• New exhibit spotlights Buffalo Soldiers

  • The Frontier Army Museum reinvigorated its permanent exhibit honoring Buffalo Soldiers this month with six new objects from its collection.

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  • Christopher Burnett | Staff Writer
    The Frontier Army Museum reinvigorated its permanent exhibit honoring Buffalo Soldiers this month with six new objects from its collection.
    “The Buffalo Soldiers celebrated their 150th anniversary last year,” said Museum Specialist Megan Hunter. “We wanted to commemorate that sesquicentennial by introducing some of the related historical items stored in the museum archives and also refresh the current permanent display.”
    Hunter said adding the new items to any permanent exhibition serves three primary purposes. She said changing elements of an exhibit refreshes the overall presentation, enhances the visitor experience and preserves artifacts in the museum collection by rotating the items on display.
    “Rotation of objects is especially good for textile items,” Hunter said. “By taking them off of display mounts every few months, these type of materials have time to return to shape. This procedure serves as mitigation of deterioration and damage.”
    Hunter said among the new items on display is an overcoat made from a bison’s hide. She said troops required cold-weather gear to protect them from the sub-zero temperatures of northern Plains winters and were issued the garments during the 1880s.
    “The Army issued these long buffalo overcoats,” Hunter said. “But, protective measures by the government to avoid extinction discontinued that practice of harvesting the animals for this purpose.”
    In addition to the winter clothing items and silk unit standard, Hunter said the new exhibit would include an original model 1884 Springfield carbine used by a soldier from the 10th Cavalry. She said museum staff installed the pieces and volunteers like Scott Wilson fabricated display cases.
    “Installation of the items is a Frontier Army Museum team effort,” Hunter said.
    Wilson said he has been helping build display cases for several years. He said he made the large case to show the long buffalo overcoat and was finishing work on the case to hold the carbine.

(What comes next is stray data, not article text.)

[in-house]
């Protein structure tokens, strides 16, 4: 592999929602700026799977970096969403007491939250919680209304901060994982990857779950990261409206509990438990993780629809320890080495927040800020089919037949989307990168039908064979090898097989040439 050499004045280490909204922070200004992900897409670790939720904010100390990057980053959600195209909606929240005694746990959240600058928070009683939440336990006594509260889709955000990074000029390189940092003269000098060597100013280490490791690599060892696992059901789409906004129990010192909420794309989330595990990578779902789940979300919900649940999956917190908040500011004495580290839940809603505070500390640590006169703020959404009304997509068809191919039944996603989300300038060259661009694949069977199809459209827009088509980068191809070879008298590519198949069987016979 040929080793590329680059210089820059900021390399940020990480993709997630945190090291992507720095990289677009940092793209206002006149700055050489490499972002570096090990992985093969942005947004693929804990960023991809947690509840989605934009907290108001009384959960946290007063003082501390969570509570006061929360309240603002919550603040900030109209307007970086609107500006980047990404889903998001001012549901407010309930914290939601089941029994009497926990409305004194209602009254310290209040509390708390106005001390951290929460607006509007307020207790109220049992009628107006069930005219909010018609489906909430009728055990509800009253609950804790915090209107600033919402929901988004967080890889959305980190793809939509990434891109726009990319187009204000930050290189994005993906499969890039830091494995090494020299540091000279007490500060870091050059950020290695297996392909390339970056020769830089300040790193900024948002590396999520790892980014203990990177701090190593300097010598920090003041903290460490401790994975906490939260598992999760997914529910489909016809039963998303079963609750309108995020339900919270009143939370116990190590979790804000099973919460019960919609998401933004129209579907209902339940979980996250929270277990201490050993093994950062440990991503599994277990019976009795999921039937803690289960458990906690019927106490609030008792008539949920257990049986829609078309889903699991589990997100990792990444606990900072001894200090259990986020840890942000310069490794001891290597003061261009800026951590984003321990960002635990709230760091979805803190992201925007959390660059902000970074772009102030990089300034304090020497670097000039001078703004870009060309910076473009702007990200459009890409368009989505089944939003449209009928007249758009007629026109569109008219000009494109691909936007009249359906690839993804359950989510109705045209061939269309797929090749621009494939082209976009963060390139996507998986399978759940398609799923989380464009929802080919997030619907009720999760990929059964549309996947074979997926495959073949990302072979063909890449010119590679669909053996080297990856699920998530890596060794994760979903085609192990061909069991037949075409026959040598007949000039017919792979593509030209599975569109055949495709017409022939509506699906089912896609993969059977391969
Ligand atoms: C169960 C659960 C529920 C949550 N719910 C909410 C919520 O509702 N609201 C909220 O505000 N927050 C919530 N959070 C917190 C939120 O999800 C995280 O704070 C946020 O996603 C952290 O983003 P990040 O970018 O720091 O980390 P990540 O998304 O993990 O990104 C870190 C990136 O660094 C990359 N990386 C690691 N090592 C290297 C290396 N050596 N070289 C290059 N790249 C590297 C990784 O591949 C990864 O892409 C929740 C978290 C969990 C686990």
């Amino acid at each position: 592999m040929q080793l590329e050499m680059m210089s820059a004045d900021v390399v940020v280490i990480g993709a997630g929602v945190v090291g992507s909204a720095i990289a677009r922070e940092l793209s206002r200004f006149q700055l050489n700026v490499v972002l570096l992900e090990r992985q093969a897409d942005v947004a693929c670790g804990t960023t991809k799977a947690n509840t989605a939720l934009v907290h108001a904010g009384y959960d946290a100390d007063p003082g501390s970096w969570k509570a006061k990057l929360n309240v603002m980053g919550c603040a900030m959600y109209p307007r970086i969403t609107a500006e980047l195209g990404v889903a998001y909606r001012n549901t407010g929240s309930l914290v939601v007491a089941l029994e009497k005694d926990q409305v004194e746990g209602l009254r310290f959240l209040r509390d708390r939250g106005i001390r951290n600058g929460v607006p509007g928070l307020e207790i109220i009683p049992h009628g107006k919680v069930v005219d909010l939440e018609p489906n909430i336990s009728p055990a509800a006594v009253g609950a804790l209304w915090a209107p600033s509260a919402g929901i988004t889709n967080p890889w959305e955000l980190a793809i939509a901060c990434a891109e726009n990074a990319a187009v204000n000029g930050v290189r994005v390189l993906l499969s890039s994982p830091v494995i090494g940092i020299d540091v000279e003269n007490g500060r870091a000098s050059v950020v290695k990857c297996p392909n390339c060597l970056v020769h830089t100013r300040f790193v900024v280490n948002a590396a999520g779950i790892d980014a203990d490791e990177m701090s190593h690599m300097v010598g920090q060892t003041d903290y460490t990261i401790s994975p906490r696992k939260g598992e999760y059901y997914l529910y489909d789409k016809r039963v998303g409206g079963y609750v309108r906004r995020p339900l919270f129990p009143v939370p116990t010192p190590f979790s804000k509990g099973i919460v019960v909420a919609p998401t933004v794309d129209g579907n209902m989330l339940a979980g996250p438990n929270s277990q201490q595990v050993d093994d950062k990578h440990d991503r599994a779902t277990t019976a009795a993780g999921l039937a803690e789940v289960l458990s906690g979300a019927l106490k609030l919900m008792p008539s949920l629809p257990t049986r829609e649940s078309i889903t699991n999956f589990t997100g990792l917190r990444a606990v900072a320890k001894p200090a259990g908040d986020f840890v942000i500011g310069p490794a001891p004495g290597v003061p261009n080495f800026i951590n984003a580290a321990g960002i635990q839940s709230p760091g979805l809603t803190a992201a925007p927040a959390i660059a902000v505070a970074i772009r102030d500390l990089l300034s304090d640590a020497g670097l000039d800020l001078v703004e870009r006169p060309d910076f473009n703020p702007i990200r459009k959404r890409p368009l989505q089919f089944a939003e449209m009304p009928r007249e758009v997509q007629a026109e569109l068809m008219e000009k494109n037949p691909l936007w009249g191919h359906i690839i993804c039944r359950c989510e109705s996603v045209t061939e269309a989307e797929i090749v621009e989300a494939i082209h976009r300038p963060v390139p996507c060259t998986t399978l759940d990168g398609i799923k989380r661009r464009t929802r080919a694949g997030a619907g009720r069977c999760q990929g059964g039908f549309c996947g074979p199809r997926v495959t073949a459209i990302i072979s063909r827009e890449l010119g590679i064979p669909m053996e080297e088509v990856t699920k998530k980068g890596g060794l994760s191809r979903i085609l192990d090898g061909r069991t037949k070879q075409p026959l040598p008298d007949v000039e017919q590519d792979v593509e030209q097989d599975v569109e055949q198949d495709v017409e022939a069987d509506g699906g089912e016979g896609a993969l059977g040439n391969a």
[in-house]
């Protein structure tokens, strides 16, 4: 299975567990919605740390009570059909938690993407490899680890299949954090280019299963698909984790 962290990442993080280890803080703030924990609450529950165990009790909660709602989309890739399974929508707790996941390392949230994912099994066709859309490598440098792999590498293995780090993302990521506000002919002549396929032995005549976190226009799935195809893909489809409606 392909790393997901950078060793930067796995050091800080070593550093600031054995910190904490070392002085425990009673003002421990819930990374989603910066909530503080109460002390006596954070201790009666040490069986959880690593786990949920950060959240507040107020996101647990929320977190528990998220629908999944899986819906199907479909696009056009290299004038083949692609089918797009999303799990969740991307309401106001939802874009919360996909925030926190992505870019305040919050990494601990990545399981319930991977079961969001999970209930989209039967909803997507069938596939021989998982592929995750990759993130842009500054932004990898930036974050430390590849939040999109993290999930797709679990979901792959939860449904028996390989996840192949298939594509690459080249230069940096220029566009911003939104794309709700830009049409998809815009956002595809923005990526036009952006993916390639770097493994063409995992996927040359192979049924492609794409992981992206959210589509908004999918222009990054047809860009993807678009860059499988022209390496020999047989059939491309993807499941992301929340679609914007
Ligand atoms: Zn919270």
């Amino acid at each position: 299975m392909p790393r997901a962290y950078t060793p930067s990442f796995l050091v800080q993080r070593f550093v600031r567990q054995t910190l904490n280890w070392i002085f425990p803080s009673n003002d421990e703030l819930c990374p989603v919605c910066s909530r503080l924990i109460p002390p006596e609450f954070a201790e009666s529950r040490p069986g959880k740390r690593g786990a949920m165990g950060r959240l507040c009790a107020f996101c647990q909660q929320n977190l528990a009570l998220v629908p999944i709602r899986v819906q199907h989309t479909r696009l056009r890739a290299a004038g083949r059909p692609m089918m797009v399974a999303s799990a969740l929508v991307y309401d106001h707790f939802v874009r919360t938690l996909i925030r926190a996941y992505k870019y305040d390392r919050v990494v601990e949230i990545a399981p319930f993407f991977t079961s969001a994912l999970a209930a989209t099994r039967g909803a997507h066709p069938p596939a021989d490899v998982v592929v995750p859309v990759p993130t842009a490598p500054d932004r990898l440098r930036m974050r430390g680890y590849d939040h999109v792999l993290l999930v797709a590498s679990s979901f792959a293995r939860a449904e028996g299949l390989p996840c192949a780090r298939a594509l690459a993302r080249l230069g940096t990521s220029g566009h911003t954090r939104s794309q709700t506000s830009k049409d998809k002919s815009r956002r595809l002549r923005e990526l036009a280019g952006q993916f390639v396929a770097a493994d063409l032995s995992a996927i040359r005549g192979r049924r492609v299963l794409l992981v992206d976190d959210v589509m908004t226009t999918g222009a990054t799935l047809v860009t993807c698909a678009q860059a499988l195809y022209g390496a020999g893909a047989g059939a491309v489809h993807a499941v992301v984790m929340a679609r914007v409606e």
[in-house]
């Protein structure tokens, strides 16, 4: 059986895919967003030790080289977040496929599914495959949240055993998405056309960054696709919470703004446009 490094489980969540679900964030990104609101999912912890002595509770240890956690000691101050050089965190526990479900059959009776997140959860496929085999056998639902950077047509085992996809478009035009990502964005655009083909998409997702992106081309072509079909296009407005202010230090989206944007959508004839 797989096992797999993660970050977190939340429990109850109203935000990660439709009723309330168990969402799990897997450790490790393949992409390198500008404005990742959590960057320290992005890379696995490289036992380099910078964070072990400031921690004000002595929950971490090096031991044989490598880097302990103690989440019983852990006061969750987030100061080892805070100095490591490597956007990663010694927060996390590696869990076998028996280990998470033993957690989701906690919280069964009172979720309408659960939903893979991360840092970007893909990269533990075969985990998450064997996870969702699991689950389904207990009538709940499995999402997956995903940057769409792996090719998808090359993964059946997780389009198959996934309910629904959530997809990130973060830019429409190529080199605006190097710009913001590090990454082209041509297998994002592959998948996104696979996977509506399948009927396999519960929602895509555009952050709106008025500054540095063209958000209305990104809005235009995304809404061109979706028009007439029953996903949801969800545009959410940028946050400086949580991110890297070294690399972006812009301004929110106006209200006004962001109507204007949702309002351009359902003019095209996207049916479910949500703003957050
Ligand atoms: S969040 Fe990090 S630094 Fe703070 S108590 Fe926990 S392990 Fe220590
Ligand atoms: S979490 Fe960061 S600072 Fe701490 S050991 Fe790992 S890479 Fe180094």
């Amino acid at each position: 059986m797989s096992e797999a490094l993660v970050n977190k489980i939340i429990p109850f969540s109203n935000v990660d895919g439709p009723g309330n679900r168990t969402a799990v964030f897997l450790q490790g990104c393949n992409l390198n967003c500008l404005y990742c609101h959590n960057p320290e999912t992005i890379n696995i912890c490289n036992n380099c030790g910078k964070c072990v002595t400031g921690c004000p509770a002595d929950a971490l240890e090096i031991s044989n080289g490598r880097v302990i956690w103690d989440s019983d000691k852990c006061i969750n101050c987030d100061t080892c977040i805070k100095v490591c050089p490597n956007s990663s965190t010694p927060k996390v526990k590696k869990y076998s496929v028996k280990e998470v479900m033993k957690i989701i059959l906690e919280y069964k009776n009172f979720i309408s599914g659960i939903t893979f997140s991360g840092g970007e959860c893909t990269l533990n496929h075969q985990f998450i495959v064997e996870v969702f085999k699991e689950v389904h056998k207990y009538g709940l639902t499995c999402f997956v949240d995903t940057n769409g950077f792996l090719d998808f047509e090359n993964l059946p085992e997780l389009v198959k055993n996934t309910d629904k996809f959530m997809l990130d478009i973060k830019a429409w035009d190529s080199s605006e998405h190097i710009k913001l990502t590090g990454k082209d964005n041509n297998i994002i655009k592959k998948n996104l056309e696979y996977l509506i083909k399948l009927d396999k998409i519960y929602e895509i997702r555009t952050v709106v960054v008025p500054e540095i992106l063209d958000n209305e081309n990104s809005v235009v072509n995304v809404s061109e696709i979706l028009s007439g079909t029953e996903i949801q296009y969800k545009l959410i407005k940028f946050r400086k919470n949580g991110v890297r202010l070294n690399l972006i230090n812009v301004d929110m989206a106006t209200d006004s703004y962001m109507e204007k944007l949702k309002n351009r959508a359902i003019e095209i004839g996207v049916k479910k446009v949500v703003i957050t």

“I taught myself how to weld and doing so has become a useful skill for my volunteer work here,” Wilson said. “I build to the specifications the museum staff gives me. For this particular case, Russ (Ronspies, museum specialist) cut the plexiglass and I fit it in place.”
    Hunter said muskrat skin hat and gauntlets are on display with the coat to depict a typical uniform combination worn by the soldiers. She said the picture next to the exhibit shows Buffalo Soldiers wearing each of the things on display. Hunter said the muskrat gauntlets from 1879 could become wet and then dried without becoming brittle.
    “The Army experimented with different types of animal furs and skins to make special winter clothing for troops,” Hunter said. “Blanket-lined canvas coats eventually replaced the use of skins.”
    Page 2 of 2 - She said the regimental flags are for identification of a particular unit and creation of esprit de corps.
    “This presentation rotates the guidon of the 9th Cavalry out and replaces it with the 1884 regimental standard of the 10th Cavalry,” Hunter said. “The silk standard is hand-painted, and the same flag 10th Cavalry soldiers would carry in mounted movements and ceremonial formations.”
    Hunter said the significant efforts of an artifact conservator successfully restored the 10th Cavalry standard. She said preservation and presentation would have been difficult otherwise.
    “When the museum received this object, it was falling apart due to age,” Hunter said. “We can now display the standard for visitors to enjoy because of the restoration backing material applied to it.”
    George Moore, museum director, said the Buffalo Soldiers’ history is significant because African-Americans frequently fought in protection of the United States, but it wasn’t until after the Civil War that they would serve in an official capacity.
    “It wasn’t until 1866 when Congress reorganized the militar, that the first formal enlistment of black soldiers into the United States Army was permitted,” Moore said. “Buffalo Soldiers’ primary role in the Army was to protect settlers moving west and support the westward expansion by building infrastructure for new settlements. Buffalo Soldiers also served concurrently with white soldiers as the first national park rangers.”
    Moore said the Army established four all-black infantry units, along with the 9th and 10th cavalries. He said the units were comprised of black enlisted men with predominantly white officers.
    “Fort Leavenworth was the home of the 10th Cavalry, and it recruited soldiers from the northern states,” Moore said. “The 9th Cavalry recruited soldiers from the south and set up headquarters in Louisiana.”
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